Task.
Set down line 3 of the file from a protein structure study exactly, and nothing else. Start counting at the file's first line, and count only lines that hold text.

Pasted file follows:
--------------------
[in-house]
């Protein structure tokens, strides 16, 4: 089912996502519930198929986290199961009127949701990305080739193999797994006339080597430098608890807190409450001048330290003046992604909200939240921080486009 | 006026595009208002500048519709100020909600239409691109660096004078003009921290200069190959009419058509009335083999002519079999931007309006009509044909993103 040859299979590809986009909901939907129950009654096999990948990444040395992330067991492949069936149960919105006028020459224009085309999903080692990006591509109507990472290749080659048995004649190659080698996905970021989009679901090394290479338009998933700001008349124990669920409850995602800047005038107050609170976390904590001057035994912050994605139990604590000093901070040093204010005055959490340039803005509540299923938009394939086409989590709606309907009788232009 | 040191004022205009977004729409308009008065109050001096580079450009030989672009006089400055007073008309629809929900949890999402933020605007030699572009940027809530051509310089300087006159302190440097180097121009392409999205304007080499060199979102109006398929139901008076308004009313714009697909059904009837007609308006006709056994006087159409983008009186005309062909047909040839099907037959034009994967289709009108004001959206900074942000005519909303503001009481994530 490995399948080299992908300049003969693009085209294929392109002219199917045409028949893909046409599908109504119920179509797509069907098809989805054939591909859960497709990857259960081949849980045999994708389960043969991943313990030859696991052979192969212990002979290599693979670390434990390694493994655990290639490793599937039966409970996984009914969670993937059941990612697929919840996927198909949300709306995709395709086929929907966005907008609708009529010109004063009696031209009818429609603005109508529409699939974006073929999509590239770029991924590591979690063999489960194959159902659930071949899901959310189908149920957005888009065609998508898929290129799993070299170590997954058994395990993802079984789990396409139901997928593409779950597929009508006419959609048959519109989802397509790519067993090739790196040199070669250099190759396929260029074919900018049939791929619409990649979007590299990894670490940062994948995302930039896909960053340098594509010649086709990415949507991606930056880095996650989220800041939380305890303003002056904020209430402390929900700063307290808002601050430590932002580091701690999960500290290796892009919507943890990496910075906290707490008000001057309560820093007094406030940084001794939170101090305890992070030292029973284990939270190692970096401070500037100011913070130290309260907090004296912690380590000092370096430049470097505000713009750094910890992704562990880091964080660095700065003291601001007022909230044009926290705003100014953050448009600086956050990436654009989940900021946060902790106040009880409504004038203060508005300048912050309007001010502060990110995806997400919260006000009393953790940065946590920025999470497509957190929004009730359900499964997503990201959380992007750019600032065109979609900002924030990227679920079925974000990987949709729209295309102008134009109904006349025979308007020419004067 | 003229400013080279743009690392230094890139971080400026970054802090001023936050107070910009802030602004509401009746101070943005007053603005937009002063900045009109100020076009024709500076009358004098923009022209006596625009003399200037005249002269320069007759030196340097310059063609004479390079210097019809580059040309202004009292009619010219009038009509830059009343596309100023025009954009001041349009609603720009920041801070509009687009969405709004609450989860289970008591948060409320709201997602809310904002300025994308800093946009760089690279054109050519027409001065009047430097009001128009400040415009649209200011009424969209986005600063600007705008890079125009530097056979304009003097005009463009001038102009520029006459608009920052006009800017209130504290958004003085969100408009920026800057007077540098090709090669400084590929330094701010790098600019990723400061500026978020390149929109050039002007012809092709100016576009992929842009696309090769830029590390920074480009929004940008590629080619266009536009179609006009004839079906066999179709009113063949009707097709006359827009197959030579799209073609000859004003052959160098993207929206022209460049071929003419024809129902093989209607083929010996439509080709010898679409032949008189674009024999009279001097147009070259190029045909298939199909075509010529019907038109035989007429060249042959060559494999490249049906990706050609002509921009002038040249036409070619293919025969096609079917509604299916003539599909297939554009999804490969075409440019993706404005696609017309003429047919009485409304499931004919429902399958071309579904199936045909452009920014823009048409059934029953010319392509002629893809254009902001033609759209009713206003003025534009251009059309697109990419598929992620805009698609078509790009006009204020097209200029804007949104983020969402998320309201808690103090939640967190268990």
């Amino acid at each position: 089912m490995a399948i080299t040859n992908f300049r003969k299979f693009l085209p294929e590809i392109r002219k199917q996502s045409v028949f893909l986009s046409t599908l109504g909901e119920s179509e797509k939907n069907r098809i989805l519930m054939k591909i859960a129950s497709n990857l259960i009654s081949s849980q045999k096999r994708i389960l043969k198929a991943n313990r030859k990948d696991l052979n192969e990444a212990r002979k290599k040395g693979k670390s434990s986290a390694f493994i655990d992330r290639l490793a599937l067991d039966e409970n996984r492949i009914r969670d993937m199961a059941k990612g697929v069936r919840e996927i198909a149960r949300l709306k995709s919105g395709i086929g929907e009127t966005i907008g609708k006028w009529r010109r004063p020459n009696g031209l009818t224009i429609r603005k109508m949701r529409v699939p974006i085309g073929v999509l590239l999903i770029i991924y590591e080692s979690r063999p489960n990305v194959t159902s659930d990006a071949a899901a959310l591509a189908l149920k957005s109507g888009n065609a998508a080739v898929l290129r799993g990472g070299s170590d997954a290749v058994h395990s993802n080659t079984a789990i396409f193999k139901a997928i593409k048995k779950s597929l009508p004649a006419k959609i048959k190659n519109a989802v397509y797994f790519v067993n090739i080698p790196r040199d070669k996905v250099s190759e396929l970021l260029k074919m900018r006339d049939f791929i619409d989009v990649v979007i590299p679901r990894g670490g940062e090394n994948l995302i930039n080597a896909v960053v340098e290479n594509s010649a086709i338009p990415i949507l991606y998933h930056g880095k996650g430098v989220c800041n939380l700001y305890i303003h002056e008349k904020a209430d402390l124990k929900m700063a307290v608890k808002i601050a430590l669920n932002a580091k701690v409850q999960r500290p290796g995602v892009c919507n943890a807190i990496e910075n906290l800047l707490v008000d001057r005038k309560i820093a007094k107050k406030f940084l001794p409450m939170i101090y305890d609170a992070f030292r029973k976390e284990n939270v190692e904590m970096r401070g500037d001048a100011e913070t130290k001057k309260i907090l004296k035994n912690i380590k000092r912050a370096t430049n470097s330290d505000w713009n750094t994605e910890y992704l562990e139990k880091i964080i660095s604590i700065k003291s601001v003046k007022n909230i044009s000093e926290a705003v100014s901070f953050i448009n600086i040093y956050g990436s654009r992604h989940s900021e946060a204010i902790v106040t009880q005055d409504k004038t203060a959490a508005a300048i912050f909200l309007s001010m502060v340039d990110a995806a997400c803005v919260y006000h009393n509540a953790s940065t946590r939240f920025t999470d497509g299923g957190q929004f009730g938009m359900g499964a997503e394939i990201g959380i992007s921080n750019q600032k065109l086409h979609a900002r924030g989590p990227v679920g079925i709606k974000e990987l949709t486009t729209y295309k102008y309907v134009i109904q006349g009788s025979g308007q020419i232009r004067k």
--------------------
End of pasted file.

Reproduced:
């Amino acid at each position: 089912m490995a399948i080299t040859n992908f300049r003969k299979f693009l085209p294929e590809i392109r002219k199917q996502s045409v028949f893909l986009s046409t599908l109504g909901e119920s179509e797509k939907n069907r098809i989805l519930m054939k591909i859960a129950s497709n990857l259960i009654s081949s849980q045999k096999r994708i389960l043969k198929a991943n313990r030859k990948d696991l052979n192969e990444a212990r002979k290599k040395g693979k670390s434990s986290a390694f493994i655990d992330r290639l490793a599937l067991d039966e409970n996984r492949i009914r969670d993937m199961a059941k990612g697929v069936r919840e996927i198909a149960r949300l709306k995709s919105g395709i086929g929907e009127t966005i907008g609708k006028w009529r010109r004063p020459n009696g031209l009818t224009i429609r603005k109508m949701r529409v699939p974006i085309g073929v999509l590239l999903i770029i991924y590591e080692s979690r063999p489960n990305v194959t159902s659930d990006a071949a899901a959310l591509a189908l149920k957005s109507g888009n065609a998508a080739v898929l290129r799993g990472g070299s170590d997954a290749v058994h395990s993802n080659t079984a789990i396409f193999k139901a997928i593409k048995k779950s597929l009508p004649a006419k959609i048959k190659n519109a989802v397509y797994f790519v067993n090739i080698p790196r040199d070669k996905v250099s190759e396929l970021l260029k074919m900018r006339d049939f791929i619409d989009v990649v979007i590299p679901r990894g670490g940062e090394n994948l995302i930039n080597a896909v960053v340098e290479n594509s010649a086709i338009p990415i949507l991606y998933h930056g880095k996650g430098v989220c800041n939380l700001y305890i303003h002056e008349k904020a209430d402390l124990k929900m700063a307290v608890k808002i601050a430590l669920n932002a580091k701690v409850q999960r500290p290796g995602v892009c919507n943890a807190i990496e910075n906290l800047l707490v008000d001057r005038k309560i820093a007094k107050k406030f940084l001794p409450m939170i101090y305890d609170a992070f030292r029973k976390e284990n939270v190692e904590m970096r401070g500037d001048a100011e913070t130290k001057k309260i907090l004296k035994n912690i380590k000092r912050a370096t430049n470097s330290d505000w713009n750094t994605e910890y992704l562990e139990k880091i964080i660095s604590i700065k003291s601001v003046k007022n909230i044009s000093e926290a705003v100014s901070f953050i448009n600086i040093y956050g990436s654009r992604h989940s900021e946060a204010i902790v106040t009880q005055d409504k004038t203060a959490a508005a300048i912050f909200l309007s001010m502060v340039d990110a995806a997400c803005v919260y006000h009393n509540a953790s940065t946590r939240f920025t999470d497509g299923g957190q929004f009730g938009m359900g499964a997503e394939i990201g959380i992007s921080n750019q600032k065109l086409h979609a900002r924030g989590p990227v679920g079925i709606k974000e990987l949709t486009t729209y295309k102008y309907v134009i109904q006349g009788s025979g308007q020419i232009r004067k």